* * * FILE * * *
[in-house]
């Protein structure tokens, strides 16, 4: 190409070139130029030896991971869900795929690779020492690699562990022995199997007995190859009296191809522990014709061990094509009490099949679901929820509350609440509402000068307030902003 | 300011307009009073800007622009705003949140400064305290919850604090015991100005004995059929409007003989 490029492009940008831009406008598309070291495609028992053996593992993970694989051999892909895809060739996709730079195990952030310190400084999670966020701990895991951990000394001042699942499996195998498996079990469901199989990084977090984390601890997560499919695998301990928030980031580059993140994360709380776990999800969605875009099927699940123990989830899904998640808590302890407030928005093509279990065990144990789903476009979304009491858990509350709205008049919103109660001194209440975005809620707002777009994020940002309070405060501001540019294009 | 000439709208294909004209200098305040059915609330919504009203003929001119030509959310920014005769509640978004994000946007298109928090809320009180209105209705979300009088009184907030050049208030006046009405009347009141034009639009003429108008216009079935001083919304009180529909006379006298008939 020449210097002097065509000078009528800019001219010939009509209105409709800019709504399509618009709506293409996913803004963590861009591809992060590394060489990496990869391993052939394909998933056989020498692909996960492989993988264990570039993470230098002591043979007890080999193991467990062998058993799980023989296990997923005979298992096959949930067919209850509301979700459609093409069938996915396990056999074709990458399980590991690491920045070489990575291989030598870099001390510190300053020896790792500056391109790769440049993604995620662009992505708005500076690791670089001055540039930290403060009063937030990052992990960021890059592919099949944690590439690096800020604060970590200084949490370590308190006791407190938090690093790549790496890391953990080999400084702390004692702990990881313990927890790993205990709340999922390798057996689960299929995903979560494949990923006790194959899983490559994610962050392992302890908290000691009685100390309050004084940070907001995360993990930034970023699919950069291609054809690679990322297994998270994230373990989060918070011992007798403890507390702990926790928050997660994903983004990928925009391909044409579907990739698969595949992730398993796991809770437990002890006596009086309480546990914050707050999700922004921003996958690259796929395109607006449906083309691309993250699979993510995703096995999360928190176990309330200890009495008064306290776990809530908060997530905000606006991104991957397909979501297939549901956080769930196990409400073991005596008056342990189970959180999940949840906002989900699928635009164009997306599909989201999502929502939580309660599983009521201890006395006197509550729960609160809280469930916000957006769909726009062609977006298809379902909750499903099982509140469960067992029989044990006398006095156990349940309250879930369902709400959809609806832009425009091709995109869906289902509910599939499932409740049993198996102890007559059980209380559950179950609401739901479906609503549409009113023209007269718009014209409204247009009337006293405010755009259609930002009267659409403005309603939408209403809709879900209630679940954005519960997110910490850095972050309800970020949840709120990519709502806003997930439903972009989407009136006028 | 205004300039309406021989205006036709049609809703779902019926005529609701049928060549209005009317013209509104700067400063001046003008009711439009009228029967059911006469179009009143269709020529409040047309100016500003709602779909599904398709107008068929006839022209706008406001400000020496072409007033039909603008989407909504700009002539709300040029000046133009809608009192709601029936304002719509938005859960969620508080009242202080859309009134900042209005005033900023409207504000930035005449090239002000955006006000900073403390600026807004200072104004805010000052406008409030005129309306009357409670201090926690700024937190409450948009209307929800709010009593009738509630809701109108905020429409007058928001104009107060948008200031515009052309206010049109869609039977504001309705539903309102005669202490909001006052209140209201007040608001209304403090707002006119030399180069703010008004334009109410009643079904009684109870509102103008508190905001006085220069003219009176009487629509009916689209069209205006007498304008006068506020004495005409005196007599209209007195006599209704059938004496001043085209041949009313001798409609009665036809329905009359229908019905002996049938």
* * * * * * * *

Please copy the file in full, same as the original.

[in-house]
């Protein structure tokens, strides 16, 4: 190409070139130029030896991971869900795929690779020492690699562990022995199997007995190859009296191809522990014709061990094509009490099949679901929820509350609440509402000068307030902003 | 300011307009009073800007622009705003949140400064305290919850604090015991100005004995059929409007003989 490029492009940008831009406008598309070291495609028992053996593992993970694989051999892909895809060739996709730079195990952030310190400084999670966020701990895991951990000394001042699942499996195998498996079990469901199989990084977090984390601890997560499919695998301990928030980031580059993140994360709380776990999800969605875009099927699940123990989830899904998640808590302890407030928005093509279990065990144990789903476009979304009491858990509350709205008049919103109660001194209440975005809620707002777009994020940002309070405060501001540019294009 | 000439709208294909004209200098305040059915609330919504009203003929001119030509959310920014005769509640978004994000946007298109928090809320009180209105209705979300009088009184907030050049208030006046009405009347009141034009639009003429108008216009079935001083919304009180529909006379006298008939 020449210097002097065509000078009528800019001219010939009509209105409709800019709504399509618009709506293409996913803004963590861009591809992060590394060489990496990869391993052939394909998933056989020498692909996960492989993988264990570039993470230098002591043979007890080999193991467990062998058993799980023989296990997923005979298992096959949930067919209850509301979700459609093409069938996915396990056999074709990458399980590991690491920045070489990575291989030598870099001390510190300053020896790792500056391109790769440049993604995620662009992505708005500076690791670089001055540039930290403060009063937030990052992990960021890059592919099949944690590439690096800020604060970590200084949490370590308190006791407190938090690093790549790496890391953990080999400084702390004692702990990881313990927890790993205990709340999922390798057996689960299929995903979560494949990923006790194959899983490559994610962050392992302890908290000691009685100390309050004084940070907001995360993990930034970023699919950069291609054809690679990322297994998270994230373990989060918070011992007798403890507390702990926790928050997660994903983004990928925009391909044409579907990739698969595949992730398993796991809770437990002890006596009086309480546990914050707050999700922004921003996958690259796929395109607006449906083309691309993250699979993510995703096995999360928190176990309330200890009495008064306290776990809530908060997530905000606006991104991957397909979501297939549901956080769930196990409400073991005596008056342990189970959180999940949840906002989900699928635009164009997306599909989201999502929502939580309660599983009521201890006395006197509550729960609160809280469930916000957006769909726009062609977006298809379902909750499903099982509140469960067992029989044990006398006095156990349940309250879930369902709400959809609806832009425009091709995109869906289902509910599939499932409740049993198996102890007559059980209380559950179950609401739901479906609503549409009113023209007269718009014209409204247009009337006293405010755009259609930002009267659409403005309603939408209403809709879900209630679940954005519960997110910490850095972050309800970020949840709120990519709502806003997930439903972009989407009136006028 | 205004300039309406021989205006036709049609809703779902019926005529609701049928060549209005009317013209509104700067400063001046003008009711439009009228029967059911006469179009009143269709020529409040047309100016500003709602779909599904398709107008068929006839022209706008406001400000020496072409007033039909603008989407909504700009002539709300040029000046133009809608009192709601029936304002719509938005859960969620508080009242202080859309009134900042209005005033900023409207504000930035005449090239002000955006006000900073403390600026807004200072104004805010000052406008409030005129309306009357409670201090926690700024937190409450948009209307929800709010009593009738509630809701109108905020429409007058928001104009107060948008200031515009052309206010049109869609039977504001309705539903309102005669202490909001006052209140209201007040608001209304403090707002006119030399180069703010008004334009109410009643079904009684109870509102103008508190905001006085220069003219009176009487629509009916689209069209205006007498304008006068506020004495005409005196007599209209007195006599209704059938004496001043085209041949009313001798409609009665036809329905009359229908019905002996049938």